Develop programs to control machining or processing of metal or plastic parts by automatic machine tools, equipment, or systems.
- CAD CAM Programmer (Computer-Aided Design Computer-Aided Manufacturing Programmer)
- Computer Numerical Control Machine Operator (CNC Machine Operator)
- Computer Numerical Control Machining Center Operator (CNC Machining Center Operator)
- Computer Numerical Control Machinist (CNC Machinist)
- Computer Numerical Control Operator (CNC Operator)
- Computer Numerical Control Process Control Programmer (CNC Process Control Programmer)
- Computer Numerical Control Programmer (CNC Programmer)
- Machine Operator
- Machine Shop Lead Man
- Machining Manager
- Write programs in the language of a machine's controller and store programs on media such as punch tapes, magnetic tapes, or disks.
- Determine the sequence of machine operations, and select the proper cutting tools needed to machine workpieces into the desired shapes.
- Analyze job orders, drawings, blueprints, specifications, printed circuit board pattern films, and design data to calculate dimensions, tool selection, machine speeds, and feed rates.
- Write instruction sheets and cutter lists for a machine's controller to guide setup and encode numerical control tapes.
- Revise programs or tapes to eliminate errors, and retest programs to check that problems have been solved.
- Observe machines on trial runs or conduct computer simulations to ensure that programs and machinery will function properly and produce items that meet specifications.
- Prepare geometric layouts from graphic displays, using computer-assisted drafting software or drafting instruments and graph paper.
- Enter computer commands to store or retrieve parts patterns, graphic displays, or programs that transfer data to other media.
- Modify existing programs to enhance efficiency.
- Determine reference points, machine cutting paths, or hole locations, and compute angular and linear dimensions, radii, and curvatures.
People who work in this occupation generally have the interest code: ICR.
This means people who work in this occupation generally have Investigative interests, but also prefer Conventional and Realistic environments.
People who work in this occupation generally prize Support, but also value Relationships and Independence in their jobs.
- Computers and Electronics - Knowledge of circuit boards, processors, chips, electronic equipment, and computer hardware and software, including applications and programming.
- Mechanical - Knowledge of machines and tools, including their designs, uses, repair, and maintenance.
- Mathematics - Knowledge of arithmetic, algebra, geometry, calculus, statistics, and their applications.
- Production and Processing - Knowledge of raw materials, production processes, quality control, costs, and other techniques for maximizing the effective manufacture and distribution of goods.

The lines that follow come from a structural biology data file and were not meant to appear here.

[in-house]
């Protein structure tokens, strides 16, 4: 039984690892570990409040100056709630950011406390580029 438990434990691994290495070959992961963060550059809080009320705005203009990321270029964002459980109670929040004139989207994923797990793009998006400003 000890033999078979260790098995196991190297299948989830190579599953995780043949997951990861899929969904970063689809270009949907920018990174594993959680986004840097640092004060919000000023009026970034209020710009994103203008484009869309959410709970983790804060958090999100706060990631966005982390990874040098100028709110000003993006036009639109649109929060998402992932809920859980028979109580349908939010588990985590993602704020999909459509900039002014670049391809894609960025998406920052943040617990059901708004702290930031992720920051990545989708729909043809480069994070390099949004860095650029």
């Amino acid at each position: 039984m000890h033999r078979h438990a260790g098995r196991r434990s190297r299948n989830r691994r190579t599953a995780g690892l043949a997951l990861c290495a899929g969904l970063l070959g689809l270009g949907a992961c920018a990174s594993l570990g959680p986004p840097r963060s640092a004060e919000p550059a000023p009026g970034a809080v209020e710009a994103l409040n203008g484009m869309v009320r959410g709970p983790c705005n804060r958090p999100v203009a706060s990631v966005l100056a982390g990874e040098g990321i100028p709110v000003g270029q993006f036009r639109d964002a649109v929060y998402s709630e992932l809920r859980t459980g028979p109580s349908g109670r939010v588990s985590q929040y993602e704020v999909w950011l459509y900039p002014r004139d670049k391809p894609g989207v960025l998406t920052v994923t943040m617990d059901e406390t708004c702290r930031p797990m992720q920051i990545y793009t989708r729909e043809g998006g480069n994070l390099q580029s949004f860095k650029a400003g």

- Engineering and Technology - Knowledge of the practical application of engineering science and technology. This includes applying principles, techniques, procedures, and equipment to the design and production of various goods and services.
- Programming - Writing computer programs for various purposes.
- Monitoring - Monitoring/Assessing performance of yourself, other individuals, or organizations to make improvements or take corrective action.
- Operation Monitoring - Watching gauges, dials, or other indicators to make sure a machine is working properly.
- Active Learning - Understanding the implications of new information for both current and future problem-solving and decision-making.
- Writing - Communicating effectively in writing as appropriate for the needs of the audience.
- Mathematics - Using mathematics to solve problems.
- Reading Comprehension - Understanding written sentences and paragraphs in work related documents.
Most occupations in this zone require training in vocational schools, related on-the-job experience, or an associate's degree.
In 2017, the average annual wage in Ohio was $51,750 with most people making between $31,330 and $76,120
During 2014, this occupation employed approximately 1,380 people in Ohio. It is projected that there will be 1,630 employed in 2024.
This occupation will have about 25 openings due to growth and about 45 replacement openings for approximately 70 total annual openings.
Career and Technology Center5224 Bayshore RoadOregon, OH 43616
- Machine Shops; Turned Product; and Screw, Nut, and Bolt Manufacturing $48,960
- Metalworking Machinery Manufacturing $47,500
- Aerospace Product and Parts Manufacturing $64,520
- Other Fabricated Metal Product Manufacturing $45,330
- Architectural and Structural Metals Manufacturing $44,630
- Other General Purpose Machinery Manufacturing $45,780
This occupation requires a Gold certificate
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